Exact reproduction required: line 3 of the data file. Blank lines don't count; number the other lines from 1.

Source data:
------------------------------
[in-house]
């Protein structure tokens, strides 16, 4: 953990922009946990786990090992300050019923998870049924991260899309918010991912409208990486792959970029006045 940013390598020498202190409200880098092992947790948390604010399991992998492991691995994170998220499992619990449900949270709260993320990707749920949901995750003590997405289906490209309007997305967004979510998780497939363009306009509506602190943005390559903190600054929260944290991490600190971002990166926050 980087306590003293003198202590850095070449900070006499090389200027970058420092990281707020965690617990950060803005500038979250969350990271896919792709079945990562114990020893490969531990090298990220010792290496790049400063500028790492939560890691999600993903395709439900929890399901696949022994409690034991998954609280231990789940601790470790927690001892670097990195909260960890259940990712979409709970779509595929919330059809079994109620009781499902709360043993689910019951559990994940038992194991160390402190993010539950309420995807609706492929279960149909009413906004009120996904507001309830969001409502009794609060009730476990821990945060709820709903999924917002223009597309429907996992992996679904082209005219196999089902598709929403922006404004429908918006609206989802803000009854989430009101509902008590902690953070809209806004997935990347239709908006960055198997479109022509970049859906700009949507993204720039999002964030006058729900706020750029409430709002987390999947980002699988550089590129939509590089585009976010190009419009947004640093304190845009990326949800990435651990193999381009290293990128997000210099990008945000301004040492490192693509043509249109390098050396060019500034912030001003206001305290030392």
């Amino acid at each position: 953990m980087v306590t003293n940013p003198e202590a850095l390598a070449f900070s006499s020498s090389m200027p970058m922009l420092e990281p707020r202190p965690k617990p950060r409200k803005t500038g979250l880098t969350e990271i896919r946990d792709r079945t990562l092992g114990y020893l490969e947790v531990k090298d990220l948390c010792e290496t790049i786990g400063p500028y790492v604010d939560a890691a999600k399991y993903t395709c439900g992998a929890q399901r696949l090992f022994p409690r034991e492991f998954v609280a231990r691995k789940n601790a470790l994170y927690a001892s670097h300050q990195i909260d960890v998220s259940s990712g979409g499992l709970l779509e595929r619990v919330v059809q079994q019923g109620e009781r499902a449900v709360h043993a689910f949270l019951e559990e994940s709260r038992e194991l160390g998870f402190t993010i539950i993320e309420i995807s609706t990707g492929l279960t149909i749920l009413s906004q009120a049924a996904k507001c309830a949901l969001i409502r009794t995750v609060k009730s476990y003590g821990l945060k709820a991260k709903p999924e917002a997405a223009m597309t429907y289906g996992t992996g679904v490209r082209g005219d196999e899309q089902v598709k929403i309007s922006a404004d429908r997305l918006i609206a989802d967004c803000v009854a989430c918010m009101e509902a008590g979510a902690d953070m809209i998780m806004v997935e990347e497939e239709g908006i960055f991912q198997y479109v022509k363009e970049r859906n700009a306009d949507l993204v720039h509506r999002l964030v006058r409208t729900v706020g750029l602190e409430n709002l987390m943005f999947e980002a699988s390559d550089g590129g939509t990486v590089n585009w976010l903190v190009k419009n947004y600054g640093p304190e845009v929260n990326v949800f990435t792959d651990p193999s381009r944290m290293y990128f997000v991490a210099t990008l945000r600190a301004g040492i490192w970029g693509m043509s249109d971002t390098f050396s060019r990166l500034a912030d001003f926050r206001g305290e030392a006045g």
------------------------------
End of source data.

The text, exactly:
């Amino acid at each position: 953990m980087v306590t003293n940013p003198e202590a850095l390598a070449f900070s006499s020498s090389m200027p970058m922009l420092e990281p707020r202190p965690k617990p950060r409200k803005t500038g979250l880098t969350e990271i896919r946990d792709r079945t990562l092992g114990y020893l490969e947790v531990k090298d990220l948390c010792e290496t790049i786990g400063p500028y790492v604010d939560a890691a999600k399991y993903t395709c439900g992998a929890q399901r696949l090992f022994p409690r034991e492991f998954v609280a231990r691995k789940n601790a470790l994170y927690a001892s670097h300050q990195i909260d960890v998220s259940s990712g979409g499992l709970l779509e595929r619990v919330v059809q079994q019923g109620e009781r499902a449900v709360h043993a689910f949270l019951e559990e994940s709260r038992e194991l160390g998870f402190t993010i539950i993320e309420i995807s609706t990707g492929l279960t149909i749920l009413s906004q009120a049924a996904k507001c309830a949901l969001i409502r009794t995750v609060k009730s476990y003590g821990l945060k709820a991260k709903p999924e917002a997405a223009m597309t429907y289906g996992t992996g679904v490209r082209g005219d196999e899309q089902v598709k929403i309007s922006a404004d429908r997305l918006i609206a989802d967004c803000v009854a989430c918010m009101e509902a008590g979510a902690d953070m809209i998780m806004v997935e990347e497939e239709g908006i960055f991912q198997y479109v022509k363009e970049r859906n700009a306009d949507l993204v720039h509506r999002l964030v006058r409208t729900v706020g750029l602190e409430n709002l987390m943005f999947e980002a699988s390559d550089g590129g939509t990486v590089n585009w976010l903190v190009k419009n947004y600054g640093p304190e845009v929260n990326v949800f990435t792959d651990p193999s381009r944290m290293y990128f997000v991490a210099t990008l945000r600190a301004g040492i490192w970029g693509m043509s249109d971002t390098f050396s060019r990166l500034a912030d001003f926050r206001g305290e030392a006045g």